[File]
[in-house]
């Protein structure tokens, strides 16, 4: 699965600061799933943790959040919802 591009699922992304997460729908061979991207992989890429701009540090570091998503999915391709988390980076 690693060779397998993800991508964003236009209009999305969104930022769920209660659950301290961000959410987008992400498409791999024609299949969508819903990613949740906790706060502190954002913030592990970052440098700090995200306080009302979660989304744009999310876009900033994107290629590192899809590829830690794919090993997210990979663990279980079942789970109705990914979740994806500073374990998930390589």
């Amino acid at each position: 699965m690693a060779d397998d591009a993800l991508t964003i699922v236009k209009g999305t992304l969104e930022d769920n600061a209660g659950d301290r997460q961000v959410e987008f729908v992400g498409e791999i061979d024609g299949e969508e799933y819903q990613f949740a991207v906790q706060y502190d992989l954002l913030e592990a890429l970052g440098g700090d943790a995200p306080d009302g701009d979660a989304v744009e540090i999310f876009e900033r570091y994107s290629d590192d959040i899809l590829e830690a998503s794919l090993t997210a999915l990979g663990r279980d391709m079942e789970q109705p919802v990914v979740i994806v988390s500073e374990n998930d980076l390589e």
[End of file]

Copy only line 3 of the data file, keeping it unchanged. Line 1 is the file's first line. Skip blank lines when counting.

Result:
């Amino acid at each position: 699965m690693a060779d397998d591009a993800l991508t964003i699922v236009k209009g999305t992304l969104e930022d769920n600061a209660g659950d301290r997460q961000v959410e987008f729908v992400g498409e791999i061979d024609g299949e969508e799933y819903q990613f949740a991207v906790q706060y502190d992989l954002l913030e592990a890429l970052g440098g700090d943790a995200p306080d009302g701009d979660a989304v744009e540090i999310f876009e900033r570091y994107s290629d590192d959040i899809l590829e830690a998503s794919l090993t997210a999915l990979g663990r279980d391709m079942e789970q109705p919802v990914v979740i994806v988390s500073e374990n998930d980076l390589e």